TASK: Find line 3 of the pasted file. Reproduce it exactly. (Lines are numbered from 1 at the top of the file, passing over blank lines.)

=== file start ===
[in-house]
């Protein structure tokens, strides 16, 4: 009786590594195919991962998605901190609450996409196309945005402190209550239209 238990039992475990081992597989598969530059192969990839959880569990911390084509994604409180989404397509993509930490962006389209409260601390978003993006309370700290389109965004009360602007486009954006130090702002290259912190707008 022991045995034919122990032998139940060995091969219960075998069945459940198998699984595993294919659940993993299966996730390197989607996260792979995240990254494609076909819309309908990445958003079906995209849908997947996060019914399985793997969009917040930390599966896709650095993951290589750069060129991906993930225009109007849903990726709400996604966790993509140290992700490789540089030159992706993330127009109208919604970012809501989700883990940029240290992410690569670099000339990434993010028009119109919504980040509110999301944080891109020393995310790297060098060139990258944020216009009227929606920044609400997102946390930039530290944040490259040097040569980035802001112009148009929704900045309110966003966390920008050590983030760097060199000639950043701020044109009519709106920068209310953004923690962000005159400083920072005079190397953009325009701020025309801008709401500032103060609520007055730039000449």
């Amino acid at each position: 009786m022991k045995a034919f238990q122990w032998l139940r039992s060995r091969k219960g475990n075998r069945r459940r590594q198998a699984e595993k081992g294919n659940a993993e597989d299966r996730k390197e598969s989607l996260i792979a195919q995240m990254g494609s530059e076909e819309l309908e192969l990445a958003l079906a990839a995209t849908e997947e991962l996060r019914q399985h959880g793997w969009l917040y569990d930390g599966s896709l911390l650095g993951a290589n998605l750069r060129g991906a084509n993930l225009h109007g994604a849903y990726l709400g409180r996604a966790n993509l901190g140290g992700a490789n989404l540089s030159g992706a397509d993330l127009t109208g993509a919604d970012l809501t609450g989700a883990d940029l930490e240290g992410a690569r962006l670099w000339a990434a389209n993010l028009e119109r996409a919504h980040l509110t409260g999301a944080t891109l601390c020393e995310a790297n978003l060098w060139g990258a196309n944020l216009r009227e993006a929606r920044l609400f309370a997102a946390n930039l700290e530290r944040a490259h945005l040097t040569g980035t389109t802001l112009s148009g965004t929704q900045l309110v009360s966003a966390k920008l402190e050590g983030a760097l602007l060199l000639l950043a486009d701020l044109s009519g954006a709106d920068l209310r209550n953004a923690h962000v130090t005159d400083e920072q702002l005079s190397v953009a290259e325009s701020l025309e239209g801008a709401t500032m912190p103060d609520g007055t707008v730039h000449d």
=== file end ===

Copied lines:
């Amino acid at each position: 009786m022991k045995a034919f238990q122990w032998l139940r039992s060995r091969k219960g475990n075998r069945r459940r590594q198998a699984e595993k081992g294919n659940a993993e597989d299966r996730k390197e598969s989607l996260i792979a195919q995240m990254g494609s530059e076909e819309l309908e192969l990445a958003l079906a990839a995209t849908e997947e991962l996060r019914q399985h959880g793997w969009l917040y569990d930390g599966s896709l911390l650095g993951a290589n998605l750069r060129g991906a084509n993930l225009h109007g994604a849903y990726l709400g409180r996604a966790n993509l901190g140290g992700a490789n989404l540089s030159g992706a397509d993330l127009t109208g993509a919604d970012l809501t609450g989700a883990d940029l930490e240290g992410a690569r962006l670099w000339a990434a389209n993010l028009e119109r996409a919504h980040l509110t409260g999301a944080t891109l601390c020393e995310a790297n978003l060098w060139g990258a196309n944020l216009r009227e993006a929606r920044l609400f309370a997102a946390n930039l700290e530290r944040a490259h945005l040097t040569g980035t389109t802001l112009s148009g965004t929704q900045l309110v009360s966003a966390k920008l402190e050590g983030a760097l602007l060199l000639l950043a486009d701020l044109s009519g954006a709106d920068l209310r209550n953004a923690h962000v130090t005159d400083e920072q702002l005079s190397v953009a290259e325009s701020l025309e239209g801008a709401t500032m912190p103060d609520g007055t707008v730039h000449d």